Today's urgent task was to replace the track bonding wires and the wires and posts that operate the home signal No.1 at Didbrook all of which were removed prior to the lifting of the track for sleeper replacement last week.
Stage 1 was to clear ballast (of which there is plenty prior to tamping) from between two pairs of sleeper ends each side of the fishplates to enable the mounting of the drilling machine. This makes life easy to drill a pair of holes on each side for two bonding wires. Luckily every other rail joint here is welded so we only had to bond 5 joints on each side. Here's Neil C in full flow with the motorised twin drill:
A pair of bonding wires was then threaded through behind the inner fishplate and chairs, chopped to length and bent through the holes. The wires have clearance and are secured for good electrical contact by hammering in tapered pins round them. John P and Richard C followed on behind the drill:
Here's a view of the wires in place - hopefully bent sufficiently away from the ravages of the fotthcoming tamping.
We then turned our attention to fitting the two pulley wheels which take the signal wire under the track from the Cotswold side to the Malvern side where the signal is situated. This meant clearing the ballast between two sleeper ends and underneath 4 sleeper ends to give acces for bolting- a bit awkward for spannering up but a nice neat solution with the pulleys secured to the sleeper ends on steel plates:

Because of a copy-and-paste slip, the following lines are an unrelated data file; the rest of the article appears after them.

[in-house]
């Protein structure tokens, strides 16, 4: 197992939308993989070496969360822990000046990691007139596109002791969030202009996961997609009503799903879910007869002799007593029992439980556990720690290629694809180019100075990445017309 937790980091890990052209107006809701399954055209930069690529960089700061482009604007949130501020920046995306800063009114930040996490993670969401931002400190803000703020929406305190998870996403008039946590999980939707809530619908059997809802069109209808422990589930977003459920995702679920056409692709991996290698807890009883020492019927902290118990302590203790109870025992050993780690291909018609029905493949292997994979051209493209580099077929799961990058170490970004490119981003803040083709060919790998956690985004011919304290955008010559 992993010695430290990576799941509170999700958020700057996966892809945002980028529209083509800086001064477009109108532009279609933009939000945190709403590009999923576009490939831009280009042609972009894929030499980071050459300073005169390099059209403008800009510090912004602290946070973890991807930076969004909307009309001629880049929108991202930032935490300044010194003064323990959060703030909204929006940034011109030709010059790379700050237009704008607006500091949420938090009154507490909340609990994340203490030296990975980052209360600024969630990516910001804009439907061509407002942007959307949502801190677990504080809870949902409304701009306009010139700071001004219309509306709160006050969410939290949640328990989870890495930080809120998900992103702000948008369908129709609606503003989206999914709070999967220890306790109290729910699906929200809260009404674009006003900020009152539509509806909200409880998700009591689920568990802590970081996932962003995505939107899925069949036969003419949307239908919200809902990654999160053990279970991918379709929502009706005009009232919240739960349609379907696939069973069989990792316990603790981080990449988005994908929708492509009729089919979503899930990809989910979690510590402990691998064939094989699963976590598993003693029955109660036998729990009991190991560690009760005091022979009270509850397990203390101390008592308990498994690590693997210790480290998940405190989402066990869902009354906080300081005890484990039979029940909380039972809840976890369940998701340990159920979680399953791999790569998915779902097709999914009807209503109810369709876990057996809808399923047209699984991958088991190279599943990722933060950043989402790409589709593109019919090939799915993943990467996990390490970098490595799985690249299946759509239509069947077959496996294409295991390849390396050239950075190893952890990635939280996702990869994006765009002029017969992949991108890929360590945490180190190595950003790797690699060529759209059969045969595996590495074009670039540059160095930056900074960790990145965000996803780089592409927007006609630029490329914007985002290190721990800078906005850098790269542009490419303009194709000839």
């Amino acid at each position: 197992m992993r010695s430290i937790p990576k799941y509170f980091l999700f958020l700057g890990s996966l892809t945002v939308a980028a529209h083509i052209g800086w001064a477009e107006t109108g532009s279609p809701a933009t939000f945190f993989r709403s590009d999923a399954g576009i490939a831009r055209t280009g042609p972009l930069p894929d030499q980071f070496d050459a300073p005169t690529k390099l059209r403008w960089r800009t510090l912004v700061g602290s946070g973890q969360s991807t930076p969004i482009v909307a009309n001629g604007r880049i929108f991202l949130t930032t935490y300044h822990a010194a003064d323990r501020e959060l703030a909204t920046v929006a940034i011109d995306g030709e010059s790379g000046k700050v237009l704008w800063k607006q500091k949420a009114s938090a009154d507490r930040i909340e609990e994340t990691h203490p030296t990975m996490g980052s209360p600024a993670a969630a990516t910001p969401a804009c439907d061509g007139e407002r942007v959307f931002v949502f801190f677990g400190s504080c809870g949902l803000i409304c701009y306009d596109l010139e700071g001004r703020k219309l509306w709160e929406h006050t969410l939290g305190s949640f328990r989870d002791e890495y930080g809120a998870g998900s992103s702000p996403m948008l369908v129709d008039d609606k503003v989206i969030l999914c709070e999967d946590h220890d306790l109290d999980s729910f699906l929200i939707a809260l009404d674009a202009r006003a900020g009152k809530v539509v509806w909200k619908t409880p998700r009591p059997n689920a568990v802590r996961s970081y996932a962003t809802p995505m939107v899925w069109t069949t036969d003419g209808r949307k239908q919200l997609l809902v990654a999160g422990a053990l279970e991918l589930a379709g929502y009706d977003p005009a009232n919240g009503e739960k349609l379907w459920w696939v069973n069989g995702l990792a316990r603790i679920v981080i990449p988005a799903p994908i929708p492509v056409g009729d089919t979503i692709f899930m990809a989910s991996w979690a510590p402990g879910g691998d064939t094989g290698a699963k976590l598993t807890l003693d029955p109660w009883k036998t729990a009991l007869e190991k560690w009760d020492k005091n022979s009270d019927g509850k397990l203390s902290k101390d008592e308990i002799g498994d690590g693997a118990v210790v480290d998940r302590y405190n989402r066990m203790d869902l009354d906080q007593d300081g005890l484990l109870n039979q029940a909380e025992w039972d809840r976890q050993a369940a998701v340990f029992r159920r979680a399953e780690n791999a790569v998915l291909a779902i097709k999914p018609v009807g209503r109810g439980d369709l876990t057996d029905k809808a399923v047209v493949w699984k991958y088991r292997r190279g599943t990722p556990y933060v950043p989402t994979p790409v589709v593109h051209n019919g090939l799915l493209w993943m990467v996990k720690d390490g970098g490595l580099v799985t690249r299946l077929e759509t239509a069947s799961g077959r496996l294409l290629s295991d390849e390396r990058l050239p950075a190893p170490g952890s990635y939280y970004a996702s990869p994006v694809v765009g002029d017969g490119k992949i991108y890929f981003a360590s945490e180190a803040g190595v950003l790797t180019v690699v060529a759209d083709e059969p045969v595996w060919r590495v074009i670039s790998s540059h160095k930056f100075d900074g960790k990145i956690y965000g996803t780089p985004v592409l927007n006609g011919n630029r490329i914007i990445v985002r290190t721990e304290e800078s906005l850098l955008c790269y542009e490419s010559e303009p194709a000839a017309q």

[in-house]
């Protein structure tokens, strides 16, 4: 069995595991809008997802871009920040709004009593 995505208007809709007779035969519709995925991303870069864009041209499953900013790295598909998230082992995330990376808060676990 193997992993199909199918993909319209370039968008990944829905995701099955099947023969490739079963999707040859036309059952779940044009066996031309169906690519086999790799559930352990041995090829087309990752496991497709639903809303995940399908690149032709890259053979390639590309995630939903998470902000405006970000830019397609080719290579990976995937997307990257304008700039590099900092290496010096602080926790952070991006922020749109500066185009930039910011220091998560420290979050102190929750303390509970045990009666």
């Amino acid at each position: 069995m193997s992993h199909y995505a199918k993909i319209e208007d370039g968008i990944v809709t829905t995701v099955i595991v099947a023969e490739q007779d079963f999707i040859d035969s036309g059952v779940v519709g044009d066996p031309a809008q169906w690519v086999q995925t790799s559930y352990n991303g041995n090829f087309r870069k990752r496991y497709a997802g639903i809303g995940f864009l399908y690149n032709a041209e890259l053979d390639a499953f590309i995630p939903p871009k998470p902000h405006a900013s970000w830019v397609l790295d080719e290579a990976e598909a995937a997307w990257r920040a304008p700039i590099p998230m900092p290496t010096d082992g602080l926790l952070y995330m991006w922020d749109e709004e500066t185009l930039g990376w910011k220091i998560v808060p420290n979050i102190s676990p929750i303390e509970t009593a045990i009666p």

This left the signal wire posts and pulleys to be installed. These are hammered into the ballast which usually gives them sufficient rigidity as there is very little lateral force on them an we have ensured that the runs are (almost) perfectly straight! Here's one in position with the signal wire threaded through. The longer ones of these where we go through shallow ballast into softer earth are made from short lengths of point rodding:
There were several joints of the wires to be made. Malcolm W is skilled in this "art" which I would describe as a method of metal wire plaiting! I should have taken a close-up of one. It certainly ensures that a joint is secure. He was complaining of holes in his fingers at the end. Signal wire is very unforgiving stuff even with the assistance of pliers. The last joint has to be made while keeping tension on the run. Luckily we got it right and only a small amount of adjustment was needed on the Toddington signal box adjuster to get the "pull" operating correctly.
Bring on the tamper !